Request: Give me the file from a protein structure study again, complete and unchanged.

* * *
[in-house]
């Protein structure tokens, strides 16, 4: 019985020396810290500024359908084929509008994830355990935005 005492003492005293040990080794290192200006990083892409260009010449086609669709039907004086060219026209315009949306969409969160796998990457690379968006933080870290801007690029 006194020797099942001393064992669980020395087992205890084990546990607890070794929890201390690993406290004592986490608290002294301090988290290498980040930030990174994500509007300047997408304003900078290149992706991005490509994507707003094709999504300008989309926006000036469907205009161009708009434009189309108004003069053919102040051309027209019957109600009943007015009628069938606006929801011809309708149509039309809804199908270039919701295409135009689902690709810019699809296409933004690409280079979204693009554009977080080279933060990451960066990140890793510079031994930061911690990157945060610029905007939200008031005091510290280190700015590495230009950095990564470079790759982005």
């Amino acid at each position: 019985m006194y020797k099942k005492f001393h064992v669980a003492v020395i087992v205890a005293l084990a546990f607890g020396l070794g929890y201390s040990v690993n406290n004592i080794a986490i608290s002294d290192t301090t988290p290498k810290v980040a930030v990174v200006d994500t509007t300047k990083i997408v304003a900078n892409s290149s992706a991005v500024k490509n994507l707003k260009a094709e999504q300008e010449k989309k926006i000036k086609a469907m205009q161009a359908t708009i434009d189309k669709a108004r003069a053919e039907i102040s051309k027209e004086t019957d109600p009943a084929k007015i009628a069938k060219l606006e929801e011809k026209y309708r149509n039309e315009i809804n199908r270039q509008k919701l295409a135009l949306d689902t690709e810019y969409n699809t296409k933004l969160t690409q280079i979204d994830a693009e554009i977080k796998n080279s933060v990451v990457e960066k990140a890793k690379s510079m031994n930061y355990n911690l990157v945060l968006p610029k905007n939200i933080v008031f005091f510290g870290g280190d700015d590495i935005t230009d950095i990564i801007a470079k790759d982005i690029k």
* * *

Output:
[in-house]
């Protein structure tokens, strides 16, 4: 019985020396810290500024359908084929509008994830355990935005 005492003492005293040990080794290192200006990083892409260009010449086609669709039907004086060219026209315009949306969409969160796998990457690379968006933080870290801007690029 006194020797099942001393064992669980020395087992205890084990546990607890070794929890201390690993406290004592986490608290002294301090988290290498980040930030990174994500509007300047997408304003900078290149992706991005490509994507707003094709999504300008989309926006000036469907205009161009708009434009189309108004003069053919102040051309027209019957109600009943007015009628069938606006929801011809309708149509039309809804199908270039919701295409135009689902690709810019699809296409933004690409280079979204693009554009977080080279933060990451960066990140890793510079031994930061911690990157945060610029905007939200008031005091510290280190700015590495230009950095990564470079790759982005």
């Amino acid at each position: 019985m006194y020797k099942k005492f001393h064992v669980a003492v020395i087992v205890a005293l084990a546990f607890g020396l070794g929890y201390s040990v690993n406290n004592i080794a986490i608290s002294d290192t301090t988290p290498k810290v980040a930030v990174v200006d994500t509007t300047k990083i997408v304003a900078n892409s290149s992706a991005v500024k490509n994507l707003k260009a094709e999504q300008e010449k989309k926006i000036k086609a469907m205009q161009a359908t708009i434009d189309k669709a108004r003069a053919e039907i102040s051309k027209e004086t019957d109600p009943a084929k007015i009628a069938k060219l606006e929801e011809k026209y309708r149509n039309e315009i809804n199908r270039q509008k919701l295409a135009l949306d689902t690709e810019y969409n699809t296409k933004l969160t690409q280079i979204d994830a693009e554009i977080k796998n080279s933060v990451v990457e960066k990140a890793k690379s510079m031994n930061y355990n911690l990157v945060l968006p610029k905007n939200i933080v008031f005091f510290g870290g280190d700015d590495i935005t230009d950095i990564i801007a470079k790759d982005i690029k």